After three years in government, President Joko Widodo is racing against time to complete his infrastructure projects. A number of them are currently being pushed through, covering various sectors, with almost all being worked on at the same time. All these activities spark public excitement, but also raise questions about the projects’ sustainability.
Jokowi’s choice to develop infrastructure is certainly not misplaced. Several studies show that infrastructure development in Indonesia was relatively backward in comparison with its neighbors. Even worse: previous administrations spent more funds on fuel subsidies compared to physical construction.
For example, in 2011, the energy subsidy budget approached US$20 billion, the same as the budget to fund infrastructure for the next two years. This backwardness led to an unhealthy economy, marked by large commodity price disparities between Java and other regions.
In order to reach a healthy and growing economy, Indonesia needs new roads, bridges, power stations, airports and ports. This, in turn, requires massive funding. The total infrastructure budget needed between 2014 and 2019 is estimated at Rp4,197 trillion. Out of that, 42 percent depends on allocations from the State Budget plus money from state-owned businesses.
Jokowi’s decision to cut back on energy subsidies, particularly for fuel, by over 66 percent was the right one. That allowed the government to increase its infrastructure budget by 123 percent in 2015. The budget for this post has continued to increase in the following years.
Unfortunately, the income side has dropped, beginning with an ongoing decline in worldwide oil prices, causing the State’s income from oil and gas to slump drastically. Taxation receipts, pushed hard to become the state’s primary source income, also continue to fall well short of what was expected.
Ignoring this drop in state income, the government has continued to push ahead at full speed with its infrastructure projects. However, infrastructure construction is not very flexible: once a project is begun, it must be carried on to its conclusion so it does not continue to burden the economy. The government ought to recalculate the costs of all these projects, and adjust its schedule to match the nation’s current economic capacity.
The government also has to improve its management procedures for these jumbo projects. All must be undertaken in line with long-term planning, then executed following strict procedures and with close supervision. Opportunities for corruption must be minimized. The practices used in the construction of the Cibubur to Jakarta light rail route must never happen again. At the time, that project was carried out without any clear funding scheme or legal basis.
The government needs to be prudent in its calculations, especially so whenever a project has debt financing that state-owned companies must repay later. It would be a double disaster if, as a result of such a debt burden, a state-owned company would be forced to close down. The government must reconfirm its profit and loss calculations for all these diverse projects once they are completed. For instance, once the Jakarta to Bandung rapid train project is finished, must it then continue to be subsidized indefinitely for it to continue to operate?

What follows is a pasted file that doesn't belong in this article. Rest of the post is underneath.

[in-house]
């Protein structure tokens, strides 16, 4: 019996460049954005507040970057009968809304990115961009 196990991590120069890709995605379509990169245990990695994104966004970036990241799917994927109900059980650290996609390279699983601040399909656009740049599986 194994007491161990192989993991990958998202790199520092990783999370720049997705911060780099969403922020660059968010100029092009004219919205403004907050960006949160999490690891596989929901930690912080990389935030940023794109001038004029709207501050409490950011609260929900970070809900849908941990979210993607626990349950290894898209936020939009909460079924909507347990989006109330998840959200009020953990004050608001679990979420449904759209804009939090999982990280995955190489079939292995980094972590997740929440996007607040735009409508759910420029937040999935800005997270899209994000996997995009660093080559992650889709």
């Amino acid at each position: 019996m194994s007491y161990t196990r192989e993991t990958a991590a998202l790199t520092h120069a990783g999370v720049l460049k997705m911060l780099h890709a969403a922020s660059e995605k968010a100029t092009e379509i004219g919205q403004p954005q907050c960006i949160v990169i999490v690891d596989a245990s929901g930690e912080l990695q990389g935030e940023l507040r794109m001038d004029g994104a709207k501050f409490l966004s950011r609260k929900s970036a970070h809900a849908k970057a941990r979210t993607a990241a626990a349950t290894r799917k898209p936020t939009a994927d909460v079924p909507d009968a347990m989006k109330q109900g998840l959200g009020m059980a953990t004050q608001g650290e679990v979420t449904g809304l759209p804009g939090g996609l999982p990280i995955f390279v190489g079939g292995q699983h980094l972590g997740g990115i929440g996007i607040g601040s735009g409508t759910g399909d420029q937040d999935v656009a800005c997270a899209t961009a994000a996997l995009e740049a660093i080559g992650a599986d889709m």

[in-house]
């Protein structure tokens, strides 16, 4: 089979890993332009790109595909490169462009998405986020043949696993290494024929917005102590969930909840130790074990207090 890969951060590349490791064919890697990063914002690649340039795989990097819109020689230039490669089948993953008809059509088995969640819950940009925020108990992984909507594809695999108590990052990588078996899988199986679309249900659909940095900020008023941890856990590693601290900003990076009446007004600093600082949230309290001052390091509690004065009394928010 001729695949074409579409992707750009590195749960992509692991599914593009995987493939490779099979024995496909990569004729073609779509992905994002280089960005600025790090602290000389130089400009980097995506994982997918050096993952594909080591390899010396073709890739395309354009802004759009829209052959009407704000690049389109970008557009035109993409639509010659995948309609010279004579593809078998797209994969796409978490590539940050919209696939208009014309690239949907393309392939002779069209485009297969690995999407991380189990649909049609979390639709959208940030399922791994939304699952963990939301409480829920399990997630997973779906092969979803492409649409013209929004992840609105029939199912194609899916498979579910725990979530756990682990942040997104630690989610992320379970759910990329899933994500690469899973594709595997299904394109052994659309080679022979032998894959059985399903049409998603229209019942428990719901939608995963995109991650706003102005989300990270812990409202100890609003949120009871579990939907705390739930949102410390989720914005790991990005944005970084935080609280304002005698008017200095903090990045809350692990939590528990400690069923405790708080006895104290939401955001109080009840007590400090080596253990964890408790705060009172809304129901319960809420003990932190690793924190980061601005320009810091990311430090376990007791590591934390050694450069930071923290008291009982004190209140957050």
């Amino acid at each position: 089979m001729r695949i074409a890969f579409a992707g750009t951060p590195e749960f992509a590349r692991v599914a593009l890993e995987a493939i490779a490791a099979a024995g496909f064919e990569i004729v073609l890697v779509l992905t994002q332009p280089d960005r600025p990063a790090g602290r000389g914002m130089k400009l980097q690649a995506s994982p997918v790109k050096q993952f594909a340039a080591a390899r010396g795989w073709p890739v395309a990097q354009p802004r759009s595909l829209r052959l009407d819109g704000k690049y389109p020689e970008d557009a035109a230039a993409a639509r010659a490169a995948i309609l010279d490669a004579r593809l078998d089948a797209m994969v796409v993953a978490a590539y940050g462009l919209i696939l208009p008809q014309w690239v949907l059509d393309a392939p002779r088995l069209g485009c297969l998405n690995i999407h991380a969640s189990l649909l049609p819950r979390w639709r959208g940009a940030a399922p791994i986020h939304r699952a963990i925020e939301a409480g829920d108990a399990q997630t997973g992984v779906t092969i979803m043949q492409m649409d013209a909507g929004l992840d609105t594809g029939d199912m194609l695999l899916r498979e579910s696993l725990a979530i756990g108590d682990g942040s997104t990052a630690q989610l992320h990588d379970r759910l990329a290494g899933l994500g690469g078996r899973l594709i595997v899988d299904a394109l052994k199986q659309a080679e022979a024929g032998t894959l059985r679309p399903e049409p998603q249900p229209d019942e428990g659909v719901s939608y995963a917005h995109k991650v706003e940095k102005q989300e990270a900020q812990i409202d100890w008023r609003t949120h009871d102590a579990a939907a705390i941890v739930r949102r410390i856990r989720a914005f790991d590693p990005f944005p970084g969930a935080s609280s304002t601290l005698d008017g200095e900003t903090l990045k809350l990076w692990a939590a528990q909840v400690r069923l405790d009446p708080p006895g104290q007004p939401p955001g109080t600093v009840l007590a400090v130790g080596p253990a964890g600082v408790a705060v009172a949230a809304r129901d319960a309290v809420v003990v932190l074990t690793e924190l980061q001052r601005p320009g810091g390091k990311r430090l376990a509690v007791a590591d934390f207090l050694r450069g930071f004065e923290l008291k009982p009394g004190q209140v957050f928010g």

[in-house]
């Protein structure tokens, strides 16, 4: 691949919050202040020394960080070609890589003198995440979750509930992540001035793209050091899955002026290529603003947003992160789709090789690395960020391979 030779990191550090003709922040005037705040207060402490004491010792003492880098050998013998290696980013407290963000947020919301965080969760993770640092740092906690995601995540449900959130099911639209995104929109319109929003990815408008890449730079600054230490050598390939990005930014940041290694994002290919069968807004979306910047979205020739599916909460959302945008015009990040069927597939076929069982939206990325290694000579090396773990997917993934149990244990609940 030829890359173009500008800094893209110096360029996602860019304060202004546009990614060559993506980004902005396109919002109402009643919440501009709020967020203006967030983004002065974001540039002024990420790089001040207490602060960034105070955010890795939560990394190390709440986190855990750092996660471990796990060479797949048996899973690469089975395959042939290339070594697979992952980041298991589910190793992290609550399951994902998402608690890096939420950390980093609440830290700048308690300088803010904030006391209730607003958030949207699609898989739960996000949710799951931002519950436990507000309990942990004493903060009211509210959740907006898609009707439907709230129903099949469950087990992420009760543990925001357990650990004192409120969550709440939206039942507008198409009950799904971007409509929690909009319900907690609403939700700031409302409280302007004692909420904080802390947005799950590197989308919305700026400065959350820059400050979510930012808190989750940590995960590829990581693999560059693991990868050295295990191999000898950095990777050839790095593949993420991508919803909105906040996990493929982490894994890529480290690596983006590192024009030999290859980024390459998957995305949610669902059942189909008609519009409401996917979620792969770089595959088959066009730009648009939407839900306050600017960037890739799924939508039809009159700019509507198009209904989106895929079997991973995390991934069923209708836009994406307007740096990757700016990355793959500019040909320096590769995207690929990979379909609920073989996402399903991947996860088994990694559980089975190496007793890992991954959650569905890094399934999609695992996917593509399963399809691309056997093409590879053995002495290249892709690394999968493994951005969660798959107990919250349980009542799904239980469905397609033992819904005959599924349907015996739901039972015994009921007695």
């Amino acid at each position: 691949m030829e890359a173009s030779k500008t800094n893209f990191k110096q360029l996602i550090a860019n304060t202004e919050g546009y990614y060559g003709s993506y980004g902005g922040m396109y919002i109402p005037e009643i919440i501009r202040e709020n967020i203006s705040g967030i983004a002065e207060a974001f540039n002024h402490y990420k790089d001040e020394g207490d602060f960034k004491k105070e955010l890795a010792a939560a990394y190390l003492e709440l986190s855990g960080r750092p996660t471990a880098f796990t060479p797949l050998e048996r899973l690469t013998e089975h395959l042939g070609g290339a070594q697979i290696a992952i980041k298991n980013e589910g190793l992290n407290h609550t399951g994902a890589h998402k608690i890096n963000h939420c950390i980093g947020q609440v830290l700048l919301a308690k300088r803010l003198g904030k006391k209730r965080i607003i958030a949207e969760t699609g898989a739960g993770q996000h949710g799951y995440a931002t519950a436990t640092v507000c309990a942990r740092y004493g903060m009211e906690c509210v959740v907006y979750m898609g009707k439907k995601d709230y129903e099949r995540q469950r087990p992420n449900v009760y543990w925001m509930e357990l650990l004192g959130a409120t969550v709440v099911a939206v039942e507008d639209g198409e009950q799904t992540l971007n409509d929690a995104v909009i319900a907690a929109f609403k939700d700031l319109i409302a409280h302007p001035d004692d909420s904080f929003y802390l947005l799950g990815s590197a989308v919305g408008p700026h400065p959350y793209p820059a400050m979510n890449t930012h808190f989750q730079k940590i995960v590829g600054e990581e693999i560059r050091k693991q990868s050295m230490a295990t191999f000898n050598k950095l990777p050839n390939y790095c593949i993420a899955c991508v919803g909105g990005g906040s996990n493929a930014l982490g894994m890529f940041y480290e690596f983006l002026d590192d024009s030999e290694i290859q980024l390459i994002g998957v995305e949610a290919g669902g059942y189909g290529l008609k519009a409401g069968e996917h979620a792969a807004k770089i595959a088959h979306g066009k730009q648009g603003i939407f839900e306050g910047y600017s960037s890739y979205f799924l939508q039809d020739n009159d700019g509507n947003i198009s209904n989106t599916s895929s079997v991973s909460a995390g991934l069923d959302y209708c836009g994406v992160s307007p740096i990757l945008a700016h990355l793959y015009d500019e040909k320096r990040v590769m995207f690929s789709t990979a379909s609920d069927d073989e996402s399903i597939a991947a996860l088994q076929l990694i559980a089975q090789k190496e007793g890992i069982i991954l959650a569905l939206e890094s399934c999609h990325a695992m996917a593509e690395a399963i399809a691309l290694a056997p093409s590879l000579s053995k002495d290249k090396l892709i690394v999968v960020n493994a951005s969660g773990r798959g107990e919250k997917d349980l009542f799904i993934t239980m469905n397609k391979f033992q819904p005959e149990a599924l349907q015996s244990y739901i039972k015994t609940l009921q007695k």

Infrastructure projects, such as port construction in remote locations, are not always financially and commercially profitable. When using state funding, such projects do present a potential ‘moral hazard’. Especially so if, while carrying out a project, the common practices of holding arisans (informal lotteries involving only those in the project) and the parceling out of project work persists.
Moreover, Jokowi’s government should involve more private sector parties in these efforts. Involving state-owned enterprises (SOEs) is certainly not wrong. But, if those in the private sector are capable and willing to participate, for instance in supplying electricity, their involvement should be allowed. Apart from the fact that state-owned businesses have limited capacity, the policy of prioritizing SOEs to do the work lowers the opportunity for businesses, already burdened by high tax bills, to otherwise get involved.
Jokowi is racing against time. Infrastructure construction generally takes a while, and its economic benefits are only felt three to five years after construction begins: a time span which does not align with our five-year political cycle. The government should avoid giving the impression that it is impatient to reap its rewards from the projects, especially once the cycle of political succession comes around. Good governance must not be abused for the sake of earning points for the next general elections.